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16 women allege discrimination at FBI Quantico training academy

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Sixteen women alleged in a lawsuit filed Wednesday that they faced rampant gender discrimination at the FBI’s training academy in Quantico, Virginia, which they say continues to foster a “Good Old Boy Network” within its ranks.

The women, seven of whom still work for the agency, alleged that they were held to higher standards than male trainees, often subjected to sexual harassment, singled out and unfairly scrutinized, and that instructors disproportionately wrote them up and dismissed them.

Ten of the women involved in the lawsuit spoke to NBC News about their allegations, telling the network that leaders at the training academy made them feel powerless.

“It became very clear that there were people that they considered that needed to be watched, and that group would have majority females,” one of the women who filed the lawsuit, Paula Bird, told NBC. “You’re in that group that, ‘You don’t know what you’re doing, you’re not very good, and we’re going to watch every move you make because we’re expecting you to fail.'”

The FBI did not immediately respond to INSIDER’s request for comment.

The women describe a culture of discrimination at Quantico

FBI recruits train to subdue a person after being sprayed with pepper spray at the FBI Academy in Quantico, Virginia. For many, it is the worst day of training.
The Washington Post/Jahi Chikwendiu via Getty Images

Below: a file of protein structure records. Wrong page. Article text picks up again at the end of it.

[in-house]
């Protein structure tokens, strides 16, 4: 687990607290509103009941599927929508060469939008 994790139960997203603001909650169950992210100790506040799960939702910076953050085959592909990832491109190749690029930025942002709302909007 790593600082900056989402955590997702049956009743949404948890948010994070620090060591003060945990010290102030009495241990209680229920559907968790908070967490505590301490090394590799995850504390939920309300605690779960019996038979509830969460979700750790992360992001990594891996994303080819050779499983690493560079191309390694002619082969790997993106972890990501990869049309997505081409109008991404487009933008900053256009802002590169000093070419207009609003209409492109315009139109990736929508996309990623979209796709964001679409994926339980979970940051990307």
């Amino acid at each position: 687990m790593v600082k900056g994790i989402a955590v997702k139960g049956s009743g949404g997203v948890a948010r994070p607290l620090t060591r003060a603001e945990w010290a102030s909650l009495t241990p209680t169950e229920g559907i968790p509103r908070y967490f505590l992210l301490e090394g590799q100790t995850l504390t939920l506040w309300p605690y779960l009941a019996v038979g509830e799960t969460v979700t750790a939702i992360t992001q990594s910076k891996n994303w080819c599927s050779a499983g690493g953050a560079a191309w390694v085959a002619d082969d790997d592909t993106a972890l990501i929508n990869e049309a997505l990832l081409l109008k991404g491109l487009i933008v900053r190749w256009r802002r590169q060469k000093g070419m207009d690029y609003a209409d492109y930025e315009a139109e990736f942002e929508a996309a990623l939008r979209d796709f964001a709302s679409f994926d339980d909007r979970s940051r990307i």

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The lawsuit alleged that instructors and supervisors frequently used “sexual and gender-based stereotypes,” writing up women for lacking “emotional maturity” or reprimanding women for “lacking professionalism” when they attempted to call out biased behavior.

It also alleged that women were criticized for being “insubordinate” or “lacking accountability” if they tried to stand up for their beliefs, whereas their male peers were frequently praised for demonstrating a “command presence.”

The lawsuit also alleged that male trainees were given multiple chances and advantages that their female peers were denied, such as being allowed to retake tactical exams.

“The FBI has intentionally allowed the Good Old Boy Network to flourish unrestrained at the FBI academy,” the lawsuit said. “Training Division staff, including instructors, supervisors, field counselors, managers, and review board members, frequently dismiss mistakes made by male trainees as isolated incidents, determine male trainees to be retrainable, and retain them at the Academy at a disproportionately higher rate than their female trainee counterparts.”

The lawsuit specifically calls out James Comey

Former FBI Director James Comey speaks to reporters after testifying under subpoena behind closed doors before the House Judiciary and Oversight Committee on Capitol Hill in Washington, Friday, Dec. 7, 2018.
Associated Press/Manuel Balce Ceneta

A number of former FBI officials were named in the report, including former FBI Director James Comey, who one of the women accused of brushing off her complaint that she was dismissed from training after working for the agency for more than five years.

Comey responded to the woman in an email included within the lawsuit, saying he would not question the leaders at the training academy who had dismissed her.

Instead, he urged her to “stare hard at the situation and what it teaches you, especially about your strengths and weaknesses.”

Watch an interview with the women below:

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